Ralph B. Davisrdavis@civitasmedia.com
February 7, 2013
PRESTONSBURG — Local reaction to news that the U.S. Postal Service would soon end most mail delivery on Saturdays, ran the gamut from positive to negative.
The postal service announced Wednesday an end to Saturday home delivery of most types of mail. Mail will still be delivered to post office boxes on Saturdays, and the postal service will continue to home-deliver packages and prescriptions on Saturdays, but general home delivery of mail will end.
Prestonsburg Postmaster David Petrey declined to comment on the announcement, except to say he thinks the change is “necessary.”
“It’s a necessary step, as long as Congress won’t do anything,” Petrey said.
Bryan Lee, of Prestonsburg, did not find the news troubling at all.
“I think it’s a good idea, because some people actually like to purchase stuff online, but there’s other people that still like to visit the post office,” Lee said. “They like to talk with the employees and they like to hand-deliver their own mail. It doesn’t really have an effect on me, but there’s some people out there that think it’s not the right idea at the time. Just the way the economy is, it’s tough to do that, but there are times when you have to make choices.”
Christine Blair, who lives on Lancer-Watergap Road, said the change wouldn’t make much difference to her.
“It probably won’t have any effect on me, because I can come any day of the week, but it probably will have an effect on some people that work and stuff, who don’t have any other day to do to their post office business,” Blair said.
She added that the move could have probably been expected, given the tough economic climate.
“They’re probably trying to cut back, like everybody else,” Blair said.
Tom Skeens, of Prestonsburg, said he does not like the news.
“I wish they’d continue delivering it on Saturday and not close,” Skeens said.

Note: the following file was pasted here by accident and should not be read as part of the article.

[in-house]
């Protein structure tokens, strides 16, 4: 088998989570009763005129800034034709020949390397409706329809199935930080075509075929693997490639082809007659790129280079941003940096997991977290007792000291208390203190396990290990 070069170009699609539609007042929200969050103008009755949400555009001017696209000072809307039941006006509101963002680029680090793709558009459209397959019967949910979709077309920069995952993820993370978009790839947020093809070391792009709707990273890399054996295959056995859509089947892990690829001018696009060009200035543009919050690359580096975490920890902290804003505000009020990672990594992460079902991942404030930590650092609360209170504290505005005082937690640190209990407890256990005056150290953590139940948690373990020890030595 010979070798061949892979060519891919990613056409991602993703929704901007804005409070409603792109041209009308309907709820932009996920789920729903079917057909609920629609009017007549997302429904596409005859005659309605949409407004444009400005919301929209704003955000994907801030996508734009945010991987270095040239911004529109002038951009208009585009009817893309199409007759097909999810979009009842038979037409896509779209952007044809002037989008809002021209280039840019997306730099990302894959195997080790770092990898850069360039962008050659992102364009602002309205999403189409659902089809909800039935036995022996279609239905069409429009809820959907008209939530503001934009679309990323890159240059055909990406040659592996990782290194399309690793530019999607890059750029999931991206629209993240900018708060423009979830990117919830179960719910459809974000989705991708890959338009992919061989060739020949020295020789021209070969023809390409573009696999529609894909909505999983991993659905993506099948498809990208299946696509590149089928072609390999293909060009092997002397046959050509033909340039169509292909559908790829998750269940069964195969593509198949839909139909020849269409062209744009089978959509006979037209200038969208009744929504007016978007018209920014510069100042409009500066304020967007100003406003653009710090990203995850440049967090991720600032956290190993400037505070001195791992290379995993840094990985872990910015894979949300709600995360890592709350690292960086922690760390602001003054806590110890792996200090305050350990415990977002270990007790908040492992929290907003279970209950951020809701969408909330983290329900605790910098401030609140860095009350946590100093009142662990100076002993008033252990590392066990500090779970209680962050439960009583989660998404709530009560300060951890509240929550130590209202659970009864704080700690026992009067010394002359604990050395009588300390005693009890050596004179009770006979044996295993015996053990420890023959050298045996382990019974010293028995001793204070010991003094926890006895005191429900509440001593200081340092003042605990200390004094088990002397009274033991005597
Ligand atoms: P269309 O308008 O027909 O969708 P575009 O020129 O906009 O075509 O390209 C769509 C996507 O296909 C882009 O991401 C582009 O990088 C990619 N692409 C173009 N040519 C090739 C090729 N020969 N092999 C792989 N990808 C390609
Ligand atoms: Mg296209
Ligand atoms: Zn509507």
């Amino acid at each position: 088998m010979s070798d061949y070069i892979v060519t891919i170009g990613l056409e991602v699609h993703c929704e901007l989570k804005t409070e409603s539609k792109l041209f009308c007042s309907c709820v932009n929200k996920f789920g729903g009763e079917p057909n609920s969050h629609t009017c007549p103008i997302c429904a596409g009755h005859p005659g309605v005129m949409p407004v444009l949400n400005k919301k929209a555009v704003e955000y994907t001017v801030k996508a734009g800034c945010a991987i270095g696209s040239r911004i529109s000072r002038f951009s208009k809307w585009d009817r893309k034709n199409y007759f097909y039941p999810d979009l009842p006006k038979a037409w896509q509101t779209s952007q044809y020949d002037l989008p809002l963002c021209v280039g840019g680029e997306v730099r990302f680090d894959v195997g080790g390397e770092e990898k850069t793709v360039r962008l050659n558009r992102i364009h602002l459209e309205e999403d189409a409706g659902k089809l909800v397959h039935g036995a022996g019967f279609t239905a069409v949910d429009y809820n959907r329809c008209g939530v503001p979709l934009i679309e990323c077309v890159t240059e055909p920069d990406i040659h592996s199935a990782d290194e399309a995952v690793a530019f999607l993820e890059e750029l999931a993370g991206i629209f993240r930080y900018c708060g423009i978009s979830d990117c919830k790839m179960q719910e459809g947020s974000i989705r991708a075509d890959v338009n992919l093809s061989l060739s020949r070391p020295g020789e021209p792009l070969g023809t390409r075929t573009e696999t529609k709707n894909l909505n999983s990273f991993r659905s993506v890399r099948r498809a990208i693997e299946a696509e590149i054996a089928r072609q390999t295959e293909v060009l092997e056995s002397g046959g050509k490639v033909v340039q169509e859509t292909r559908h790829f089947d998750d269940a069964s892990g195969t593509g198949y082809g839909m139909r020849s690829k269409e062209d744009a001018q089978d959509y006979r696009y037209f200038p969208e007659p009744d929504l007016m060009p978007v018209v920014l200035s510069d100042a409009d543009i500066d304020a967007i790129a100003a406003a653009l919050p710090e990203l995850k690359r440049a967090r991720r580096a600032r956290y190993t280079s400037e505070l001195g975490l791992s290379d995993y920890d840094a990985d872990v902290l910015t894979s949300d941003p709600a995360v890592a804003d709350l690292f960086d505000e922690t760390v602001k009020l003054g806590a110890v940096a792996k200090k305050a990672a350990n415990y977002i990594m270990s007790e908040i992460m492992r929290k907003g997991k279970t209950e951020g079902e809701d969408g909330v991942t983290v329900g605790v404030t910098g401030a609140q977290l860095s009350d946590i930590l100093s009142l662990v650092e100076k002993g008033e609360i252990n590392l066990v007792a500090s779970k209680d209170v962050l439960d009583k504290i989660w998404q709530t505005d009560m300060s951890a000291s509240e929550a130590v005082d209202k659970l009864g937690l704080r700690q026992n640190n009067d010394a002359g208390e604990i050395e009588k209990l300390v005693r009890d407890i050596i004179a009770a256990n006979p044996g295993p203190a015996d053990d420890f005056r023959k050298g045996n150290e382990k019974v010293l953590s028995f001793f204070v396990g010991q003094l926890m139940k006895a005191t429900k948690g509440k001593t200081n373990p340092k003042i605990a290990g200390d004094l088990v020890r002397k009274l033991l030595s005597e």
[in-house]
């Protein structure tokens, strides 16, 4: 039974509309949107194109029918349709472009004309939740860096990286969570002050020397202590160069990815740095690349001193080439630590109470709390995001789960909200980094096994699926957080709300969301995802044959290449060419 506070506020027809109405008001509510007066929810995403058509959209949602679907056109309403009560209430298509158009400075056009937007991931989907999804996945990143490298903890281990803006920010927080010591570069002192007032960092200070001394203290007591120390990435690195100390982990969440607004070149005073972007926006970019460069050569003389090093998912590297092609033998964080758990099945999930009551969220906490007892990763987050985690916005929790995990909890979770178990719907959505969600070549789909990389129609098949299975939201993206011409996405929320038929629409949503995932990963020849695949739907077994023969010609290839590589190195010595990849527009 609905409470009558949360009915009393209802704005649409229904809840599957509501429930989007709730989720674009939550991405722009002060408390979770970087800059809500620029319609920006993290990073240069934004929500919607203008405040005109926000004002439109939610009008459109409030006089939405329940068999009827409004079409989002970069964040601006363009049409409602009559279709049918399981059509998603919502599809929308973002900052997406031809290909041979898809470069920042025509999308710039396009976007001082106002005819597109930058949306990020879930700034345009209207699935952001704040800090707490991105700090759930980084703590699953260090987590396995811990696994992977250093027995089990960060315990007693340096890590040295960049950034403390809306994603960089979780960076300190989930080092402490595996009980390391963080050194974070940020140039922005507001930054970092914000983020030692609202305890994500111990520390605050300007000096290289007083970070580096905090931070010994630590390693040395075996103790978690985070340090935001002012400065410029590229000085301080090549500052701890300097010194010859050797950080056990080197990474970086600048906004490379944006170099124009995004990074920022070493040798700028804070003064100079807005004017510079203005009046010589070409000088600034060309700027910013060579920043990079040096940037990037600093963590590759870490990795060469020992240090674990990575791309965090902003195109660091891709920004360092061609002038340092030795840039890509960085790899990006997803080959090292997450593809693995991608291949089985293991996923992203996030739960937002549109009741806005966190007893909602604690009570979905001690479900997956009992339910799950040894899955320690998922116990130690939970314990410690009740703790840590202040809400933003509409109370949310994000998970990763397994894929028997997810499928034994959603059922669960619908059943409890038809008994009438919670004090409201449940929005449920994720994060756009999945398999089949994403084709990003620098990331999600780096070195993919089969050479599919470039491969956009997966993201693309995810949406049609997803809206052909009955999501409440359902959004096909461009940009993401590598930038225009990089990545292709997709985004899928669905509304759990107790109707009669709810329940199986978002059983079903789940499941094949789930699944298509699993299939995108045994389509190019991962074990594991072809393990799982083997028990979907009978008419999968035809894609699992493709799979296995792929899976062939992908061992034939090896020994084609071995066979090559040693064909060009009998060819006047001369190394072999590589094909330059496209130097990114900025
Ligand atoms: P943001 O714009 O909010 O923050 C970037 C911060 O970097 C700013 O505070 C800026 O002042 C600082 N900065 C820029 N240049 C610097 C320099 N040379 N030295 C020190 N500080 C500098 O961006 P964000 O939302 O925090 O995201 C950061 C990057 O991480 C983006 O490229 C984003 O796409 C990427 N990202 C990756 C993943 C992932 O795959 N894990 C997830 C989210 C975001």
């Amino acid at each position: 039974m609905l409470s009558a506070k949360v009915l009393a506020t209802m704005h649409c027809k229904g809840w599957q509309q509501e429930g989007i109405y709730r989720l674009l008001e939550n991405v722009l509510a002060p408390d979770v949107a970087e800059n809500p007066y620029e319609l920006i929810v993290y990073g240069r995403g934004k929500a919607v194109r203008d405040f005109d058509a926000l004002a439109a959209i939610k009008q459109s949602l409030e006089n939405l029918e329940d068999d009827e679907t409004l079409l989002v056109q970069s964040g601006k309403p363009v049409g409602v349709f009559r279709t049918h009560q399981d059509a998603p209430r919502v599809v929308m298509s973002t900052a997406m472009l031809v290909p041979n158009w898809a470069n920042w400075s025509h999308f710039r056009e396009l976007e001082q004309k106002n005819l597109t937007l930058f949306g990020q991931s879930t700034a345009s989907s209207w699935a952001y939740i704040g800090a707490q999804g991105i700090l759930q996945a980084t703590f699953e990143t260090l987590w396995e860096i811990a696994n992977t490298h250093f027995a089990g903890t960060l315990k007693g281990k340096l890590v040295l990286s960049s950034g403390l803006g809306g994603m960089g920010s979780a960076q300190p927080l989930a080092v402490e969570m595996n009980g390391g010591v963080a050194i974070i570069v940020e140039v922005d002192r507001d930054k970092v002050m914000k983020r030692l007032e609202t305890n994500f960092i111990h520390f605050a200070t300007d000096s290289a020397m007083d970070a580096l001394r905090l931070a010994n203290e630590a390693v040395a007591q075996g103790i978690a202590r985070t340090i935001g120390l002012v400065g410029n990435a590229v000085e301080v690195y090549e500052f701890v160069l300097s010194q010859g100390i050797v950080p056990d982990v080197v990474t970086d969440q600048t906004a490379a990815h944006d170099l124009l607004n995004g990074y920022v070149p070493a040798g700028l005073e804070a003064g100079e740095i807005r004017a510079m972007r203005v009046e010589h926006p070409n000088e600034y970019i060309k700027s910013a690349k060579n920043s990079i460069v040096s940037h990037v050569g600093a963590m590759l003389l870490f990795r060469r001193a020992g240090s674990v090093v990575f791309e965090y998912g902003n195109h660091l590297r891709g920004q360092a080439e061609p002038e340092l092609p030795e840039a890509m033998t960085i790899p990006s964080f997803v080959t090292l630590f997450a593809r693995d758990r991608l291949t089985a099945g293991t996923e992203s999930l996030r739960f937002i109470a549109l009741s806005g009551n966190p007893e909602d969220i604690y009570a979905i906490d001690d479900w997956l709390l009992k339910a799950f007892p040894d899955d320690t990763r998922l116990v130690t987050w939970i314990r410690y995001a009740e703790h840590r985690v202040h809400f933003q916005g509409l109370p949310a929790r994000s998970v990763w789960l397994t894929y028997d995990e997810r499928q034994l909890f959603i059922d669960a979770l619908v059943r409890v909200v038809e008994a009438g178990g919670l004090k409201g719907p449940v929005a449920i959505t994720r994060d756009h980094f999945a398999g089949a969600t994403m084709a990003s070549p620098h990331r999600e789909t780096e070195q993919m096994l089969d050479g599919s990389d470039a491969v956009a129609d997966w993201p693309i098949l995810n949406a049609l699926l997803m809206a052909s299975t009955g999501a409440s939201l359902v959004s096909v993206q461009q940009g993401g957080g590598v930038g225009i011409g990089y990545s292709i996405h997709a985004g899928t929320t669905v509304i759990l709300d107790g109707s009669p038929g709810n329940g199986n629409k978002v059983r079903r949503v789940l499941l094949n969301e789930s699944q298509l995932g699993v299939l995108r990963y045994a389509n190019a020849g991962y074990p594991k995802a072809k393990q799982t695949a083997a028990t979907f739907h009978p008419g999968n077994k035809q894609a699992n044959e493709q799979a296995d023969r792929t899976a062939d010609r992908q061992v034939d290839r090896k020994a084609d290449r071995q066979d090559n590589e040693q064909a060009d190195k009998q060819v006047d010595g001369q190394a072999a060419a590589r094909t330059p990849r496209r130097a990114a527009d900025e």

Kitty Hazler said she is “flexible” and didn’t see the end of Saturday delivery having much effect on her, but she still disliked the change. However, she blamed the need for the move on the additional demands the postal service must operate under.
“I think they’re doing what they need to do,” Hazler said. “The fact that the government asked them to pay so far in advance for retirement benefits and so on is ludicrous.
“It’s not going to be good … We’re not going to be as happy about it.”
Alvis Scott, of Prestonsburg, agreed that the retirement demands on the postal service were a likely culprit for the agency’s financial troubles, but he pinned the blame squarely on one political party.
“I think it’s probably the Republican Party’s fault,” Scott said. “They’ve tried to make the post office fund their retirement for 75 years in advance. What for? So they can take that money and spend it someplace else, on what they want.”
Scott said he sees the problems with the postal service as symptomatic of much bigger problems in Washington.
“I’m a retired veteran, and the past 20 years, I’ve seen this country go downhill,” Scott said. “That’s all it has been doing. If they don’t stop all this fighting in Congress and Washington, we ain’t going to have any country left.”